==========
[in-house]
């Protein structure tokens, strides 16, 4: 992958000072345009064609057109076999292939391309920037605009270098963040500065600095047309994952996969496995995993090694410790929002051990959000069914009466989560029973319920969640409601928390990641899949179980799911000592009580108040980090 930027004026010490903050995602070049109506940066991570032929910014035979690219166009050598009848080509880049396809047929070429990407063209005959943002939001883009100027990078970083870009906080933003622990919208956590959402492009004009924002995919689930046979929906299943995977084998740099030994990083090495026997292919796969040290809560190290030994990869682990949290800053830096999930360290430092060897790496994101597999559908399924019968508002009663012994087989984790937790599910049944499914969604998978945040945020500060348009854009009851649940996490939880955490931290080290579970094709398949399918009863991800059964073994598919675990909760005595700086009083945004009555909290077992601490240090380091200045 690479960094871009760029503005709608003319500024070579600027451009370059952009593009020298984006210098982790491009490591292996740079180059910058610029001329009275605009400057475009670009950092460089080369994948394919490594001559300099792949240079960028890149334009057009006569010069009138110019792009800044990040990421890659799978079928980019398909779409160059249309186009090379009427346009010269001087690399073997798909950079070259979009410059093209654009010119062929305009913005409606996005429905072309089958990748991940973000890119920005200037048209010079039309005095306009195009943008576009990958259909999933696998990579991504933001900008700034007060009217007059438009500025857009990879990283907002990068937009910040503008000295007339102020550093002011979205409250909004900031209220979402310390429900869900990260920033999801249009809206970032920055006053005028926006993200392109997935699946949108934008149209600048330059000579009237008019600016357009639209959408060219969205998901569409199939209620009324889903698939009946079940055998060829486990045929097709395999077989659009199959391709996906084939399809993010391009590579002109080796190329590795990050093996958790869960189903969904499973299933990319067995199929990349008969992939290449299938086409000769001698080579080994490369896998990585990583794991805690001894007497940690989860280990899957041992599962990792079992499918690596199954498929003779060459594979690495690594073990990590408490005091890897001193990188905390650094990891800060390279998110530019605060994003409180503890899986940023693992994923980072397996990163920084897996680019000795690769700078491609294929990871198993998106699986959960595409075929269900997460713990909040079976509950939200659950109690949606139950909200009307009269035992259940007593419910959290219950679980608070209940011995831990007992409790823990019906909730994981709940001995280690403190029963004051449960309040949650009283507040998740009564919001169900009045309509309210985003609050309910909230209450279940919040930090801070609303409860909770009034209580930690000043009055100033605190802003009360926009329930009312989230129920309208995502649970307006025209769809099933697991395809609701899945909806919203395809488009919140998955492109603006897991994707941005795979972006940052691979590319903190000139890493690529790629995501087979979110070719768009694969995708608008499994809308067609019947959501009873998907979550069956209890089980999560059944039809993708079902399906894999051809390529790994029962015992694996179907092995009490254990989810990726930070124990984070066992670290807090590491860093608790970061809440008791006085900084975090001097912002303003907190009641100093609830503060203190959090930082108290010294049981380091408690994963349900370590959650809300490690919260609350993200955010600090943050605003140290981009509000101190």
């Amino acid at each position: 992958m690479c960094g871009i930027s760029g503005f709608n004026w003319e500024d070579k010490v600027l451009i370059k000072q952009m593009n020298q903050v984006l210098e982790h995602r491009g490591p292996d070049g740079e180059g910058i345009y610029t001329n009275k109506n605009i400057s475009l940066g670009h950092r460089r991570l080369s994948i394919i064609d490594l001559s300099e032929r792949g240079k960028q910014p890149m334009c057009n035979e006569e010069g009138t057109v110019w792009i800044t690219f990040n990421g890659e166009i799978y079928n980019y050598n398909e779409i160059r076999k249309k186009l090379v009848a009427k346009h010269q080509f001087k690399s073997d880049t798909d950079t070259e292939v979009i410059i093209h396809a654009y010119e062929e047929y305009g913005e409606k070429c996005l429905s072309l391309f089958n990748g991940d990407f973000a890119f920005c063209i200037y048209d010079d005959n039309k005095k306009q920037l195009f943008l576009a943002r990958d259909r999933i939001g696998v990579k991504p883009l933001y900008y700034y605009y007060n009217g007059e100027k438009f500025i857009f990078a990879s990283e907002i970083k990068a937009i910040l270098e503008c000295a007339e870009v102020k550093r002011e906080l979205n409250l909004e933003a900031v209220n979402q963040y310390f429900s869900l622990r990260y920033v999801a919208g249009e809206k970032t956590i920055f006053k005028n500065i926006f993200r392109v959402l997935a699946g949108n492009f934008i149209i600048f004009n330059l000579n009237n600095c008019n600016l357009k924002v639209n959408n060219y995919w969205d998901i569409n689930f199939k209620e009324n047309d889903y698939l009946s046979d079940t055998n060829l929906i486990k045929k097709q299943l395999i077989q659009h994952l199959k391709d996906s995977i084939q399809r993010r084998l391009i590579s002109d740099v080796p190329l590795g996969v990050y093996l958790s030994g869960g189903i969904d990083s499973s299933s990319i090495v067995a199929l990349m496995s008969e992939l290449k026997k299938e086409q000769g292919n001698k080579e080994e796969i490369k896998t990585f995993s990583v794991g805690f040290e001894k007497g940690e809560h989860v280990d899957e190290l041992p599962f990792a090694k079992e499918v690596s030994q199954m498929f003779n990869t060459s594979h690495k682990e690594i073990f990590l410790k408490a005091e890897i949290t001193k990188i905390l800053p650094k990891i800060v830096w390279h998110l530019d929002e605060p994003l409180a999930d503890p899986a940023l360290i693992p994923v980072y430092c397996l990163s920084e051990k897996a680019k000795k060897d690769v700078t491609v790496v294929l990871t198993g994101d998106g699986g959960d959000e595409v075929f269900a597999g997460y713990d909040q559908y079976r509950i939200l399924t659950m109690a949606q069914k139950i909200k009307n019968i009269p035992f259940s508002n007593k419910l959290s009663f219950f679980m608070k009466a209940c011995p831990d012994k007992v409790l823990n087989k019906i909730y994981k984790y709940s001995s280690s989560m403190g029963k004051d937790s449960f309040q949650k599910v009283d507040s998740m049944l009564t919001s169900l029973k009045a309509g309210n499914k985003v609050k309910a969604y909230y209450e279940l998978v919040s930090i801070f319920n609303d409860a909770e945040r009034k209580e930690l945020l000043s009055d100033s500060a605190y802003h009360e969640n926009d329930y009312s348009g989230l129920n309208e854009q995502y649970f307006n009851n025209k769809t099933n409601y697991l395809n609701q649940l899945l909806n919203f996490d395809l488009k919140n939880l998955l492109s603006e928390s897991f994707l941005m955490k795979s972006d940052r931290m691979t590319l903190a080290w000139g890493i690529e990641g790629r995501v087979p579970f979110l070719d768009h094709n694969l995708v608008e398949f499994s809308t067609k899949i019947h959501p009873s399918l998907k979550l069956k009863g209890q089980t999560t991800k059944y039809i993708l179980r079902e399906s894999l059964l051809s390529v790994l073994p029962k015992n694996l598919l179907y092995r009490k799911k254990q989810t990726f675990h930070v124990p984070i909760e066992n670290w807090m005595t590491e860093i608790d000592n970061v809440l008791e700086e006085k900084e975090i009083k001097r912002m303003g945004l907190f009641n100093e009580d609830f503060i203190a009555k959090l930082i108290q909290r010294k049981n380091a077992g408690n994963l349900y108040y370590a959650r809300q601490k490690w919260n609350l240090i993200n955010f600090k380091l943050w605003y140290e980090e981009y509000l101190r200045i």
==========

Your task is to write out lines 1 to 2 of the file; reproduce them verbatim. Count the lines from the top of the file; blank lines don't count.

[in-house]
């Protein structure tokens, strides 16, 4: 992958000072345009064609057109076999292939391309920037605009270098963040500065600095047309994952996969496995995993090694410790929002051990959000069914009466989560029973319920969640409601928390990641899949179980799911000592009580108040980090 930027004026010490903050995602070049109506940066991570032929910014035979690219166009050598009848080509880049396809047929070429990407063209005959943002939001883009100027990078970083870009906080933003622990919208956590959402492009004009924002995919689930046979929906299943995977084998740099030994990083090495026997292919796969040290809560190290030994990869682990949290800053830096999930360290430092060897790496994101597999559908399924019968508002009663012994087989984790937790599910049944499914969604998978945040945020500060348009854009009851649940996490939880955490931290080290579970094709398949399918009863991800059964073994598919675990909760005595700086009083945004009555909290077992601490240090380091200045 690479960094871009760029503005709608003319500024070579600027451009370059952009593009020298984006210098982790491009490591292996740079180059910058610029001329009275605009400057475009670009950092460089080369994948394919490594001559300099792949240079960028890149334009057009006569010069009138110019792009800044990040990421890659799978079928980019398909779409160059249309186009090379009427346009010269001087690399073997798909950079070259979009410059093209654009010119062929305009913005409606996005429905072309089958990748991940973000890119920005200037048209010079039309005095306009195009943008576009990958259909999933696998990579991504933001900008700034007060009217007059438009500025857009990879990283907002990068937009910040503008000295007339102020550093002011979205409250909004900031209220979402310390429900869900990260920033999801249009809206970032920055006053005028926006993200392109997935699946949108934008149209600048330059000579009237008019600016357009639209959408060219969205998901569409199939209620009324889903698939009946079940055998060829486990045929097709395999077989659009199959391709996906084939399809993010391009590579002109080796190329590795990050093996958790869960189903969904499973299933990319067995199929990349008969992939290449299938086409000769001698080579080994490369896998990585990583794991805690001894007497940690989860280990899957041992599962990792079992499918690596199954498929003779060459594979690495690594073990990590408490005091890897001193990188905390650094990891800060390279998110530019605060994003409180503890899986940023693992994923980072397996990163920084897996680019000795690769700078491609294929990871198993998106699986959960595409075929269900997460713990909040079976509950939200659950109690949606139950909200009307009269035992259940007593419910959290219950679980608070209940011995831990007992409790823990019906909730994981709940001995280690403190029963004051449960309040949650009283507040998740009564919001169900009045309509309210985003609050309910909230209450279940919040930090801070609303409860909770009034209580930690000043009055100033605190802003009360926009329930009312989230129920309208995502649970307006025209769809099933697991395809609701899945909806919203395809488009919140998955492109603006897991994707941005795979972006940052691979590319903190000139890493690529790629995501087979979110070719768009694969995708608008499994809308067609019947959501009873998907979550069956209890089980999560059944039809993708079902399906894999051809390529790994029962015992694996179907092995009490254990989810990726930070124990984070066992670290807090590491860093608790970061809440008791006085900084975090001097912002303003907190009641100093609830503060203190959090930082108290010294049981380091408690994963349900370590959650809300490690919260609350993200955010600090943050605003140290981009509000101190």